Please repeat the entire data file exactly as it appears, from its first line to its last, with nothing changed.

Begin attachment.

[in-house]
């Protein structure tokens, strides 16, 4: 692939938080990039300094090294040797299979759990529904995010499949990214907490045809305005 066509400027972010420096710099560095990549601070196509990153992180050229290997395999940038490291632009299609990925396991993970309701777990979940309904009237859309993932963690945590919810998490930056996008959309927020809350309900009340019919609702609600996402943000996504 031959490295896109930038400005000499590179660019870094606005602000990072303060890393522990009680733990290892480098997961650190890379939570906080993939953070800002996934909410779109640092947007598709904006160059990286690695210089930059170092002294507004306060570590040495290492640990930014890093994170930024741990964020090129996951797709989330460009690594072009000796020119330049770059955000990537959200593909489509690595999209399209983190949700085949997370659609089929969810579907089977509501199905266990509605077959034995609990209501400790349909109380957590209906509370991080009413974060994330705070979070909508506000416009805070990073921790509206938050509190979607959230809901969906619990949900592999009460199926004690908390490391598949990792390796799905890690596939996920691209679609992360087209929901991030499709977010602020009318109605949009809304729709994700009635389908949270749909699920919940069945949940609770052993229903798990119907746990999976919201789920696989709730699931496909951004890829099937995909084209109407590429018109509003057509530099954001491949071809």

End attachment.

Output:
[in-house]
């Protein structure tokens, strides 16, 4: 692939938080990039300094090294040797299979759990529904995010499949990214907490045809305005 066509400027972010420096710099560095990549601070196509990153992180050229290997395999940038490291632009299609990925396991993970309701777990979940309904009237859309993932963690945590919810998490930056996008959309927020809350309900009340019919609702609600996402943000996504 031959490295896109930038400005000499590179660019870094606005602000990072303060890393522990009680733990290892480098997961650190890379939570906080993939953070800002996934909410779109640092947007598709904006160059990286690695210089930059170092002294507004306060570590040495290492640990930014890093994170930024741990964020090129996951797709989330460009690594072009000796020119330049770059955000990537959200593909489509690595999209399209983190949700085949997370659609089929969810579907089977509501199905266990509605077959034995609990209501400790349909109380957590209906509370991080009413974060994330705070979070909508506000416009805070990073921790509206938050509190979607959230809901969906619990949900592999009460199926004690908390490391598949990792390796799905890690596939996920691209679609992360087209929901991030499709977010602020009318109605949009809304729709994700009635389908949270749909699920919940069945949940609770052993229903798990119907746990999976919201789920696989709730699931496909951004890829099937995909084209109407590429018109509003057509530099954001491949071809």